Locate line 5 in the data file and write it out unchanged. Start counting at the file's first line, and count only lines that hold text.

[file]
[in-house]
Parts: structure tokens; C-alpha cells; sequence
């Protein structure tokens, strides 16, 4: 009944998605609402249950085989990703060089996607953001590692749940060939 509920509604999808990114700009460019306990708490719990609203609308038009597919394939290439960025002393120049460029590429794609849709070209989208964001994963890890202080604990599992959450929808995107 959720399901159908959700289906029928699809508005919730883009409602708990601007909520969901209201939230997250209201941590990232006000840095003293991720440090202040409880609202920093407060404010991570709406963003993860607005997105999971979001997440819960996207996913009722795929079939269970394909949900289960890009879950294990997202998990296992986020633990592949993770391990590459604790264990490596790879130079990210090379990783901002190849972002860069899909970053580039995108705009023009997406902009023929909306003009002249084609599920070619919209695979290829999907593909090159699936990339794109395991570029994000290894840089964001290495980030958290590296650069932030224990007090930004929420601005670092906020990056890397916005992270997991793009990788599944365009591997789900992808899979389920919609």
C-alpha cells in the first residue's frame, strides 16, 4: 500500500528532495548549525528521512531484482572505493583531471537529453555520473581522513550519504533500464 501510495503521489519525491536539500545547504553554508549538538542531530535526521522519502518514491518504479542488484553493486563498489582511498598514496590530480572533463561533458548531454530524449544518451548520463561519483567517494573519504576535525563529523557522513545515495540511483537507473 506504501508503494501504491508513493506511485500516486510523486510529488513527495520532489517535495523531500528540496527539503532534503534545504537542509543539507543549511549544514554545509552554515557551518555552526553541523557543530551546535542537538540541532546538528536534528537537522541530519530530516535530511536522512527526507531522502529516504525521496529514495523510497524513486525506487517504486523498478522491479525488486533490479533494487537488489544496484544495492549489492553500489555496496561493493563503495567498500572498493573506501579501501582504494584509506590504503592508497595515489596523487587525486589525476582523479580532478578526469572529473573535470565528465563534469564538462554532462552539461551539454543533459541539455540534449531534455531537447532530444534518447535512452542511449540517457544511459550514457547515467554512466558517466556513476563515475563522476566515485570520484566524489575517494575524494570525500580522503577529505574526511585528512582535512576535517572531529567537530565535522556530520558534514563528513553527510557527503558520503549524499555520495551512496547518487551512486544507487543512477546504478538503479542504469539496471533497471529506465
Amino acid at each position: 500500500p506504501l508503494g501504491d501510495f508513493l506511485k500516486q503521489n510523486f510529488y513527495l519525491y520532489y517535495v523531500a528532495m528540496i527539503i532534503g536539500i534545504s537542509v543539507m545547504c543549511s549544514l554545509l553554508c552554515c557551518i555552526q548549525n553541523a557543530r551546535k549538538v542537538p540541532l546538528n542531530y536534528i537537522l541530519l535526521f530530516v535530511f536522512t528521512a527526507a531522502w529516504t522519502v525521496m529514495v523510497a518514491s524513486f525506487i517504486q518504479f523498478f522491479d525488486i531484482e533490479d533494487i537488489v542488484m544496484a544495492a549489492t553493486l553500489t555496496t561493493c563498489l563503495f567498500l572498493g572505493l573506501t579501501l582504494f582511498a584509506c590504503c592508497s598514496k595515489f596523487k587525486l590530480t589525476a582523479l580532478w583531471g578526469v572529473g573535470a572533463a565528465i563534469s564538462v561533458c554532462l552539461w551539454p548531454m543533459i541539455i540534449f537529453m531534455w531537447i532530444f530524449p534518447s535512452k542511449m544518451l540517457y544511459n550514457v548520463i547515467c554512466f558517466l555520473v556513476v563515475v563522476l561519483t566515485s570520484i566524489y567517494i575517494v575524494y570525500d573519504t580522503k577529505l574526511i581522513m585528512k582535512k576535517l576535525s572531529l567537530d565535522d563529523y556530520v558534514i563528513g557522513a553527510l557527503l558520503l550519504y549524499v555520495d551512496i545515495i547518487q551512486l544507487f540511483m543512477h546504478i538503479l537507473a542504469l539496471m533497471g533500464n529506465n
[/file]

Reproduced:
Amino acid at each position: 500500500p506504501l508503494g501504491d501510495f508513493l506511485k500516486q503521489n510523486f510529488y513527495l519525491y520532489y517535495v523531500a528532495m528540496i527539503i532534503g536539500i534545504s537542509v543539507m545547504c543549511s549544514l554545509l553554508c552554515c557551518i555552526q548549525n553541523a557543530r551546535k549538538v542537538p540541532l546538528n542531530y536534528i537537522l541530519l535526521f530530516v535530511f536522512t528521512a527526507a531522502w529516504t522519502v525521496m529514495v523510497a518514491s524513486f525506487i517504486q518504479f523498478f522491479d525488486i531484482e533490479d533494487i537488489v542488484m544496484a544495492a549489492t553493486l553500489t555496496t561493493c563498489l563503495f567498500l572498493g572505493l573506501t579501501l582504494f582511498a584509506c590504503c592508497s598514496k595515489f596523487k587525486l590530480t589525476a582523479l580532478w583531471g578526469v572529473g573535470a572533463a565528465i563534469s564538462v561533458c554532462l552539461w551539454p548531454m543533459i541539455i540534449f537529453m531534455w531537447i532530444f530524449p534518447s535512452k542511449m544518451l540517457y544511459n550514457v548520463i547515467c554512466f558517466l555520473v556513476v563515475v563522476l561519483t566515485s570520484i566524489y567517494i575517494v575524494y570525500d573519504t580522503k577529505l574526511i581522513m585528512k582535512k576535517l576535525s572531529l567537530d565535522d563529523y556530520v558534514i563528513g557522513a553527510l557527503l558520503l550519504y549524499v555520495d551512496i545515495i547518487q551512486l544507487f540511483m543512477h546504478i538503479l537507473a542504469l539496471m533497471g533500464n529506465n